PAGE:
What is an LLC? Do I want one for my small company? Do I want an LLC in my particular state? Do I need an LLC if I am using my home state as the filing entity? All of these questions will be answered here and much more.
First, we’ll discuss what an LLC is. An LLC is a Limited Liability Company filed with the appropriate state. It allows for the sharing of a single type of tax liability (the tax liability on the shares of stock in the business) between the company and the owner (the person who started the LLC). If you’re filing a Change of Address, this can change your business’ LLC status.
Do I need an LLC for my business? If your company grows significantly and your everyday work requires a great deal of driving, you might wish to take into account an LLC. An LLC can help protect your own assets while also protecting your business assets from those of your competitors. If you file a Change of Address, your address and contact information will become the responsibility of your LLC, not your private residence.
Do I want an LLC if my state does not require one? Most states won’t require an LLC. Your accountant will be able to help you in determining if you need one based on the sort of business you have and your particular state’s laws. Some states allow for one or partial incorporation of a business. Other states require that you form a real LLC.
Do I need a Registered Agent for my LLC? An LLC is also a separate entity from your personal residence. In order for your LLC to have its own separate legal and financial documents, you’ll have to appoint a Registered Agent. In some cases, it is the Registered Agent that will cause the maintenance and filing of all of the LLC’s documents. In other nations, the Secretary of State will manage these filings.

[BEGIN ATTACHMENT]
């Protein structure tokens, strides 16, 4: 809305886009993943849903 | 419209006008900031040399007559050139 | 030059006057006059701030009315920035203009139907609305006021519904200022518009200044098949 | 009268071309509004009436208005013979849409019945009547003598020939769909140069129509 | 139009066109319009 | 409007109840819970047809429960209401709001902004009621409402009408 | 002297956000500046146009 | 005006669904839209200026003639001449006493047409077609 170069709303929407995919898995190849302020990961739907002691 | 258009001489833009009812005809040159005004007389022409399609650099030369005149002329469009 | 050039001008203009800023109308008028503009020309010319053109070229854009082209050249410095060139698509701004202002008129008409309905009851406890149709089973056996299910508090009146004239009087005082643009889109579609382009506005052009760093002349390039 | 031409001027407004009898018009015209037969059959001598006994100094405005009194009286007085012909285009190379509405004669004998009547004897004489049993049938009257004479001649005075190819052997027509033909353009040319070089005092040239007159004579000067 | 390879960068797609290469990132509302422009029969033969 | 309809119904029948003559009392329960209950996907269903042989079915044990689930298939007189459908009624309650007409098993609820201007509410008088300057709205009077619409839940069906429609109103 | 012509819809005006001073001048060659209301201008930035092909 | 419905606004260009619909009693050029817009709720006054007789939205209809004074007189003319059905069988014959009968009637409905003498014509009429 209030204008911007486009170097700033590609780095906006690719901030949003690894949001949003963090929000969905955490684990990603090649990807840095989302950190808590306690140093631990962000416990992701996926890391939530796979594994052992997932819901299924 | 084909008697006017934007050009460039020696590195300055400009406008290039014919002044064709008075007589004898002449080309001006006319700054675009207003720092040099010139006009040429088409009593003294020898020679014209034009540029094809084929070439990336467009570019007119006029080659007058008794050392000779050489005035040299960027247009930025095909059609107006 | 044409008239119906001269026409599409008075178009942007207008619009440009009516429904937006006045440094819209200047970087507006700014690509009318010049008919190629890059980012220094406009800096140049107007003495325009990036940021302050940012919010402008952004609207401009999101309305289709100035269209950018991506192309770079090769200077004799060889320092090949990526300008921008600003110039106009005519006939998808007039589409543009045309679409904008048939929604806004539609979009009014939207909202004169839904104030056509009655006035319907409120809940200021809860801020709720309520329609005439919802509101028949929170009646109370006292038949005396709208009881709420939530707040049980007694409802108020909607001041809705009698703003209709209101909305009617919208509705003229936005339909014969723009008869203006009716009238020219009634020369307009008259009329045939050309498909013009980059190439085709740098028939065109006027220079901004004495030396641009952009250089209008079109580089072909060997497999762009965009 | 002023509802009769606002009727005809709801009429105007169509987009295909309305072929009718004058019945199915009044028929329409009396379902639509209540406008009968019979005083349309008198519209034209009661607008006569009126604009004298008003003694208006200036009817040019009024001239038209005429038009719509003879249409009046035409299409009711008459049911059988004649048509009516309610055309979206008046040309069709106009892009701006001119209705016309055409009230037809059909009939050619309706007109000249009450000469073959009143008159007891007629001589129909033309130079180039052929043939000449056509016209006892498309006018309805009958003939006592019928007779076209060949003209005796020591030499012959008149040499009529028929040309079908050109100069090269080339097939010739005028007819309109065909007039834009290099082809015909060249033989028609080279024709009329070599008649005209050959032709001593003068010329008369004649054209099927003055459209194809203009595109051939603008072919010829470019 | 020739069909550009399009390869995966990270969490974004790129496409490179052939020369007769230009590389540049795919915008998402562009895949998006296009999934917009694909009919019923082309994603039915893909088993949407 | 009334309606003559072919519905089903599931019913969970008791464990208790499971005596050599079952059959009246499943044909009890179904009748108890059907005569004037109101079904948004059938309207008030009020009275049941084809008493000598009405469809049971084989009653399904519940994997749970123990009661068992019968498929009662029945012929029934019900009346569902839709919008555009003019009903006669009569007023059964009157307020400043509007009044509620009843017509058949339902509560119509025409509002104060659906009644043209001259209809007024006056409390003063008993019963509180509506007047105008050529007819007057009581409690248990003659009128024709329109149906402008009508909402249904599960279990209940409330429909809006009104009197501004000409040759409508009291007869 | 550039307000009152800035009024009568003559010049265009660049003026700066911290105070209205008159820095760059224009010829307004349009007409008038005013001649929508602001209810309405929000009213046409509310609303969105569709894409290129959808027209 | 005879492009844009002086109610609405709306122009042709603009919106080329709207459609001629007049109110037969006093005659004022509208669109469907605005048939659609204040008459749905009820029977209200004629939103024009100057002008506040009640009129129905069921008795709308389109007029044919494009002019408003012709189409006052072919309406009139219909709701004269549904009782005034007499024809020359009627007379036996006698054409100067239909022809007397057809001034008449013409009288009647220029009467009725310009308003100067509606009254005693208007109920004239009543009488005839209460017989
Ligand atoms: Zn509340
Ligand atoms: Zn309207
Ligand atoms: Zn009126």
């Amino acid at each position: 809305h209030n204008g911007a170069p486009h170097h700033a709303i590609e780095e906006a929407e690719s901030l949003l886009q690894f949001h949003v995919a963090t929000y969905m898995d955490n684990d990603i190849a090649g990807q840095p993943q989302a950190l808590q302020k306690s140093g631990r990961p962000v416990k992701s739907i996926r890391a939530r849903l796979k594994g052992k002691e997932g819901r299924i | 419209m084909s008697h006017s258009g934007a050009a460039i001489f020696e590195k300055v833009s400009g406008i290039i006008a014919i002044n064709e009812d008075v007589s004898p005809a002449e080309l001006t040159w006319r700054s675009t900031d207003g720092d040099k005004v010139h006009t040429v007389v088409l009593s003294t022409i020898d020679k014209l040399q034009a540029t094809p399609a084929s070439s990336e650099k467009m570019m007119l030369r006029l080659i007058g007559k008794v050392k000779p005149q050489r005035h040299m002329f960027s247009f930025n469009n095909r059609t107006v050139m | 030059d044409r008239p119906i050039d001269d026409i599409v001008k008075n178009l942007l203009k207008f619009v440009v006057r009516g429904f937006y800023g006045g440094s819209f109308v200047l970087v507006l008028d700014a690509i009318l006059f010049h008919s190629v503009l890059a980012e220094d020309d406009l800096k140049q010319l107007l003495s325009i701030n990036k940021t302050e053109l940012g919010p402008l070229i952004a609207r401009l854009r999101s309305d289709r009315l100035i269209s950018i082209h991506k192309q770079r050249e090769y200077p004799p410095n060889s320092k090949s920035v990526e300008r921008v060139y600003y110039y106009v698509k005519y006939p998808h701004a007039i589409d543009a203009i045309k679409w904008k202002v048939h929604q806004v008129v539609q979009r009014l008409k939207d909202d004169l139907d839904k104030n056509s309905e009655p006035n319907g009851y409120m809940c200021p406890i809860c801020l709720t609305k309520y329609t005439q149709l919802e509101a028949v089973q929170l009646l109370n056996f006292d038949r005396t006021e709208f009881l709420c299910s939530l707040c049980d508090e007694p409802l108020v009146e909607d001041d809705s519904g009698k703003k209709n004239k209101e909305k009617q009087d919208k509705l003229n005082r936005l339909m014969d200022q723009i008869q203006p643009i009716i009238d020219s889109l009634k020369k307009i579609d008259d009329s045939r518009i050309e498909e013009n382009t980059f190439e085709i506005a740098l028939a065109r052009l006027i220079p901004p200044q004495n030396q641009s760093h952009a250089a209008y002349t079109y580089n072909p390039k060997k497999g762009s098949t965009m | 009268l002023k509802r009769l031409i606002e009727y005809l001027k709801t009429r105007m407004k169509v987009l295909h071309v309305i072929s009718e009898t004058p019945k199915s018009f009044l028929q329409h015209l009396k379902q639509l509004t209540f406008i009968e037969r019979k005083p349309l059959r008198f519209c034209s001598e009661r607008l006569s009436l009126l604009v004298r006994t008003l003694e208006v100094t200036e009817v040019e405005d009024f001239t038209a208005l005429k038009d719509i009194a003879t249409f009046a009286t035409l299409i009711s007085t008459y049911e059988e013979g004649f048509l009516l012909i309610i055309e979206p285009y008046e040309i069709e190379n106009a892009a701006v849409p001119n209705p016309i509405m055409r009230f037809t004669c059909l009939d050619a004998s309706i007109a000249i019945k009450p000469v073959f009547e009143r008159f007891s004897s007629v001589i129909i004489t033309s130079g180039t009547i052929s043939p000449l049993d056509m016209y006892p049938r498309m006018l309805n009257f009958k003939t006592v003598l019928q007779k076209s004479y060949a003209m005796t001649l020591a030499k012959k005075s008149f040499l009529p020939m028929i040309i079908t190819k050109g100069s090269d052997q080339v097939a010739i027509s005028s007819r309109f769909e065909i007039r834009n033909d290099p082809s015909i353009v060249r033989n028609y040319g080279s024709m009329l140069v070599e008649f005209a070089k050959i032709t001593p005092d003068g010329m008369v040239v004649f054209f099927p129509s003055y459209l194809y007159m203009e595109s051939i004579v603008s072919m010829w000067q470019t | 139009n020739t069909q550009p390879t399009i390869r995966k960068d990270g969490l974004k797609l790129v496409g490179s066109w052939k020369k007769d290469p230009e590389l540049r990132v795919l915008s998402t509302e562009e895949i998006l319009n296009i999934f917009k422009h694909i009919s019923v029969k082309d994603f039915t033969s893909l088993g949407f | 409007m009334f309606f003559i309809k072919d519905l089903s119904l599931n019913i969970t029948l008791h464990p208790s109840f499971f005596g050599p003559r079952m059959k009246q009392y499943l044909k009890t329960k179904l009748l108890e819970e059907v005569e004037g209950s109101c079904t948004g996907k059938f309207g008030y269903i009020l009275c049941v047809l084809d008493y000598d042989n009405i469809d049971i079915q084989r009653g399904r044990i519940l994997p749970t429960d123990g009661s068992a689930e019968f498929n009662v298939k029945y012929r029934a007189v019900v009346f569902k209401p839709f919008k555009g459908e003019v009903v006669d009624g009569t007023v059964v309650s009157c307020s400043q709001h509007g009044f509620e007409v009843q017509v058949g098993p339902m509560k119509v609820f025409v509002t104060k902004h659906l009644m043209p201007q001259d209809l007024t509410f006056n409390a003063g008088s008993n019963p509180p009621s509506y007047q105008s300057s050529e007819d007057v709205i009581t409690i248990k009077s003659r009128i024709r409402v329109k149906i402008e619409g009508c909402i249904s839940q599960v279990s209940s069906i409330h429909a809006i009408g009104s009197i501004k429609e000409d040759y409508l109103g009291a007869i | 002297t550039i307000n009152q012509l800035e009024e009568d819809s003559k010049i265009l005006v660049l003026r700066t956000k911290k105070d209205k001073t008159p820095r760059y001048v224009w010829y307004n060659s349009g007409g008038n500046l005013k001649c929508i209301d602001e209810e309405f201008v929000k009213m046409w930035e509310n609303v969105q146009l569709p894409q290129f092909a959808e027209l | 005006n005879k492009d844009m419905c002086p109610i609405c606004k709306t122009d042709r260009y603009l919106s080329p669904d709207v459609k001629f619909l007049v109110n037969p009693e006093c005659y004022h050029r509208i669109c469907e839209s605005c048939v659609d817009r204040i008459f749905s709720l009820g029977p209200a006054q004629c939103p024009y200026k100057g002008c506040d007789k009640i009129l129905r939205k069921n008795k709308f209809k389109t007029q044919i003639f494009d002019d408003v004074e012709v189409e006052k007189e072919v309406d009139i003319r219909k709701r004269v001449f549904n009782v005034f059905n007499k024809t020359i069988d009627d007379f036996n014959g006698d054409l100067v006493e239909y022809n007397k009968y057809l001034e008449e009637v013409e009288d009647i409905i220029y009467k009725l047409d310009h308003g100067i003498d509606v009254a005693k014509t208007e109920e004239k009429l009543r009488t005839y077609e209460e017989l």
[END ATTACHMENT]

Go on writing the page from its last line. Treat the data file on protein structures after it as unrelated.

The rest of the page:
Do I need a lawyer for my LLC? As with any legal formation, it is very important that any individuals associated with your LLC are trustworthy and qualified. In case you have children or a spouse, you’ll need an lawyer to assist you complete the forms and register the name of your business, as well as any alterations (name changes). While the most common reasons to form an LLC are to avoid state taxation and comply with tax laws, obtaining a registered agent and a qualified attorney also lets you secure your individual interests while still being able to operate your business peacefully.
Do I need an accountant for my LLC? Operating an LLC is a very complex and intricate task, and it requires the eye of a qualified accountant. When you file your papers with your state’s Secretary of State, he or she’ll supply you with a comprehensive list of who is authorized to make changes and who is responsible for completing them. While this sounds helpful, many accountants are not qualified to handle the complex task of incorporating a business. The Secretary of State also has specific rules about who will represent the LLC, when filings are to be made, how they should be finished, and what fees are required.
Do I need an accountant for my LLC? It is dependent upon your state’s laws. Most states allow a sole proprietorship to incorporate as an LLC, but you must incorporate as a corporation first, before you can incorporate as an LLC. Regardless of the type of business you are in, you want a qualified individual to help you produce the necessary Articles of Organization, register the name of your LLC, and keep the books.